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Native fish play an important role in the environment. The Murray–Darling Basin has over 60 species of native fish including freshwater, estuarine and those that move between the river and the sea. Many of these species are unique to Australia, with a number living only in the Murray–Darling Basin.

A healthy native fish community helps keep the river healthy by cycling nutrients like carbon and nitrogen and maintaining healthy food webs.  

We need to protect and restore native fish communities to improve the health of our rivers.

Water for the environment protects native fish

How we use water in our rivers, has changed natural flow volumes, timings and patterns of rivers. River flows affect the life cycles of native fish, and different species require different flows. Barriers, like dams, weirs and very dry climate conditions (which can stop the rivers running) can prevent native fish getting to where they need to be, to reach food and breeding areas.

Water for the environment, along with other management techniques like fishways and snags, is used to improve native fish populations, including threatened species. Providing flows in the right time at the right place helps native fish swim to where they need to be to feed, grow and breed.


Most native fish species need the following:


  • Healthy habitat to protect them from predators while they grow
  • Good water quality to survive and grow
  • Flowing rivers to reach the right habitat (for some fish species)


  • Suitable nursery habitat and food webs  to feed and grow 
  • Good water quality to grow
  • Healthy habitats to feed and hide from predators

Juvenile or young fish:

  • Seasonal flows to tell them when to move to feed and grow
  • Healthy habitat to feed and hide from predators
  • Good water quality to live and grow

Adult fish:

  • Connected rivers to reach the right habitat for different life stages, eg some fish need to find specific habitats to breed
  • Flowing rivers to tell them when to breed
  • Connected rivers to find food when conditions change, eg too hot or cold
  • Good water quality to breathe, feed and breed

Native fish are important for people

Native fish have a large social and cultural value to Basin communities. Recreational fishing is a major pastime throughout the Basin and generates $1.3 billion annually. Healthy fish populations are needed so recreational fishers can keep fishing.

Native fish are culturally important to Aboriginal people. The ability to fish for food and use the Basin environment for recreation and family and community gatherings maintains connections to land and water.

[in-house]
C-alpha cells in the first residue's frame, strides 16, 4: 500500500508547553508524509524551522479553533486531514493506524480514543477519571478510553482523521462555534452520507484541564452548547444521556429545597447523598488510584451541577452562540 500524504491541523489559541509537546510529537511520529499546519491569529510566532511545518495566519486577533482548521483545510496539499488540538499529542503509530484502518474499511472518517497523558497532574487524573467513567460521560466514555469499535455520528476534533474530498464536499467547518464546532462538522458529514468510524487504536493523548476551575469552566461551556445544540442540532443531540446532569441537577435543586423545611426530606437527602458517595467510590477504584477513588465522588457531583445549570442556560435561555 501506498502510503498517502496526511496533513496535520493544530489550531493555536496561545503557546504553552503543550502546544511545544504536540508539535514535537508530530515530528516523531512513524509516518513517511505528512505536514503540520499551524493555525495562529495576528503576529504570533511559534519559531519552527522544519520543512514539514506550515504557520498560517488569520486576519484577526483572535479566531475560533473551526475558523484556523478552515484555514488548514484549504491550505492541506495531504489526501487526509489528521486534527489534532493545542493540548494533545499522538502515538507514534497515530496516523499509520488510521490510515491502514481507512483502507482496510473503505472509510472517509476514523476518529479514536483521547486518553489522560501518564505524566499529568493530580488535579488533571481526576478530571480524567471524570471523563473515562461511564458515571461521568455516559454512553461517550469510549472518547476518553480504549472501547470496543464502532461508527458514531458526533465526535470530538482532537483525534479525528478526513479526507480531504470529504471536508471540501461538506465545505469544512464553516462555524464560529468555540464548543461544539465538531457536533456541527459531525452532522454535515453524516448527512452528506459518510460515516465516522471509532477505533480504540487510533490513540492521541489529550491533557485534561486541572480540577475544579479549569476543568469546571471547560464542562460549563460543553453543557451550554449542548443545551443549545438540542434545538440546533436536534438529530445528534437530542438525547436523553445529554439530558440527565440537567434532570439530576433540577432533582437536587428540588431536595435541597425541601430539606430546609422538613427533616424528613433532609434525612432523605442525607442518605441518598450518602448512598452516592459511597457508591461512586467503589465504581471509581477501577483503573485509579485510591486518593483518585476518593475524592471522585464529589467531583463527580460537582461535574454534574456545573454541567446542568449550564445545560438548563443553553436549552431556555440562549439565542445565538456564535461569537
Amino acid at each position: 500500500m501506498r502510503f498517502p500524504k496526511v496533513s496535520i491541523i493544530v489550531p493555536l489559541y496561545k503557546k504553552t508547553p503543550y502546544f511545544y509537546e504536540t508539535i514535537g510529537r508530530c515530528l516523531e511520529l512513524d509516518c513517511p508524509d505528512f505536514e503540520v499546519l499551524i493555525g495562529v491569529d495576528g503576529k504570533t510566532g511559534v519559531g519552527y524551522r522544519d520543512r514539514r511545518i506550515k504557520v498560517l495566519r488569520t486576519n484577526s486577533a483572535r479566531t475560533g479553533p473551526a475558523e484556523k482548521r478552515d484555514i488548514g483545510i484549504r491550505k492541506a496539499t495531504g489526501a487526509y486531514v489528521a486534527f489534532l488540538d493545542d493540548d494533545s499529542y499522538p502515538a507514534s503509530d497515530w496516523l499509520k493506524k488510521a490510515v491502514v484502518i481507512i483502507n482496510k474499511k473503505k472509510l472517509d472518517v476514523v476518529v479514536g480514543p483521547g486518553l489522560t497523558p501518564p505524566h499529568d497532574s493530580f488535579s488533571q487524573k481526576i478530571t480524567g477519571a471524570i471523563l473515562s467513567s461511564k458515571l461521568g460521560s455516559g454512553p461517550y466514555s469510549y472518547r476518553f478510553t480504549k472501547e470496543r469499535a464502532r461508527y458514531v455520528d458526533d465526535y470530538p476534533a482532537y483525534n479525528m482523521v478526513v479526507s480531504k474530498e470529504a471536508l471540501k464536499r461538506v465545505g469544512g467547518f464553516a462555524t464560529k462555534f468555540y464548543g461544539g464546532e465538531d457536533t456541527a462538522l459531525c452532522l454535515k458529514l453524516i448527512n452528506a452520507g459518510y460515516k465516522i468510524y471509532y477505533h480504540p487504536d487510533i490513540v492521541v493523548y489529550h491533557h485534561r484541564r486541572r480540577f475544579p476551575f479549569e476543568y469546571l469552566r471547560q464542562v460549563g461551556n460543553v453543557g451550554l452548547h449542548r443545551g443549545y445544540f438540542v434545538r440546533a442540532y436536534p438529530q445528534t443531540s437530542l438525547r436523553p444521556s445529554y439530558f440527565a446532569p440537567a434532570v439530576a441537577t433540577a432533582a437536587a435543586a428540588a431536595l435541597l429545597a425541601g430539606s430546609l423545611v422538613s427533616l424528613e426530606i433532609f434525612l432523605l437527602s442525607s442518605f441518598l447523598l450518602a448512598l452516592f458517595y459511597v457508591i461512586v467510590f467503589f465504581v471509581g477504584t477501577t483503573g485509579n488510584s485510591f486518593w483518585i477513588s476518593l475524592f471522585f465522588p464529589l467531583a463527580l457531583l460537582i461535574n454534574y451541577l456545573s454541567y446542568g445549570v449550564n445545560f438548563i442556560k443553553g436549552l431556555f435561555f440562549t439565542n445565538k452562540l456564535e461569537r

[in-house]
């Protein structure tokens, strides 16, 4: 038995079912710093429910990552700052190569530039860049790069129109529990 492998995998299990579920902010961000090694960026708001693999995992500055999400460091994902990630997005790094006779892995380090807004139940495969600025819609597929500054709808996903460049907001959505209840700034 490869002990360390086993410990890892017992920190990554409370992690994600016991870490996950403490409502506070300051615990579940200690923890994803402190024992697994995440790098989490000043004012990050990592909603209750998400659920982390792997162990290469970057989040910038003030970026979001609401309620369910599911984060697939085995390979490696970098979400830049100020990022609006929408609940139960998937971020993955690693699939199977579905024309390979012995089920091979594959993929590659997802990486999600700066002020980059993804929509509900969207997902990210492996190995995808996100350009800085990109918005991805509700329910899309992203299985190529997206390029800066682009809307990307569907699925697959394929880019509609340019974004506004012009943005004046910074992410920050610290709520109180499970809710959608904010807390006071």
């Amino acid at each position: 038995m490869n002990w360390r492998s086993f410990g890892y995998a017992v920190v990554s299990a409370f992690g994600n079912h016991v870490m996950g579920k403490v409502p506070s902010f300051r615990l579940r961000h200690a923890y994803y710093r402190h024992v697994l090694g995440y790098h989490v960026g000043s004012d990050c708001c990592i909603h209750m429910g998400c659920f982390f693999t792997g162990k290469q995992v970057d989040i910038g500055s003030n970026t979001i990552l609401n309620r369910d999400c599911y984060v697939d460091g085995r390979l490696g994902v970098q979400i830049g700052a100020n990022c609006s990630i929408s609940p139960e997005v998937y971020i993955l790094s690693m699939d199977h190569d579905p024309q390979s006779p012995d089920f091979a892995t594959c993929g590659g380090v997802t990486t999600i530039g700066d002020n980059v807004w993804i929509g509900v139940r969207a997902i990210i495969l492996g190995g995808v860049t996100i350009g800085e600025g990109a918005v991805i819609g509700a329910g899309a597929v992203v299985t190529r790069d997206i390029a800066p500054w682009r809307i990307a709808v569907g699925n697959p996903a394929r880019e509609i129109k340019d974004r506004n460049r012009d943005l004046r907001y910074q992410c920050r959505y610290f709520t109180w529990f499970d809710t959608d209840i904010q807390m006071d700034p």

These environmental, economic and cultural values all depend upon healthy native fish populations. Releasing water for the environment helps to restore native fish populations so all of us can benefit from healthy rivers.

Deciding where water goes to help fish

This year:  annual environmental watering priorities for fish

Each year the Murray­–Darling Basin Authority sets watering priorities to restore native fish populations. The annual priorities are a guide for where water should be delivered for the current year to improve the health of plants and animals for the overall health of the Basin over the long term, as set out in the Basin watering strategy.

2019 –20 priorities for native fish are:

  • Support and where possible build upon populations of large-bodied native fish species in the southern connected Basin.
  • Protect critical populations and habitats and improve connectivity in northern Basin rivers to support native fish populations.
  • Provide flows that protect refuges, maintain river connectivity and support population recovery of native fish in the Barwon–Darling and lower Darling rivers.
  • Maintain and improve existing populations of threatened native fish.
  • Support flows that replenish refuge waterholes for native fish in the Narran system.
  • Provide flows that improve habitat for floodplain specialist fish in Koondrook–Perricoota Forest.
  • Provide flows and manage lake levels so that habitat for threatened fish species is maintained at the Coorong, Lower Lakes and Murray Mouth.

Annual priorities are small steps in the short term to achieve long term goals.

One important component to determine the locations and amount of water to be delivered each year is the resource availablity scenario.This considers climate conditions (rainfall, runoff and soil moisture), surface water availability in dams and the climate outlook.

Longer term:  multi-year environmental watering priorities 

Our goal is to maintain and improve the health of native fish populations and restore the entire river system to health.

Broad goals for key native fish species are to:

  • expand distributions across the Basin
  • improve breeding success
  • improve populations
  • increase movement of fish throughout the Basin.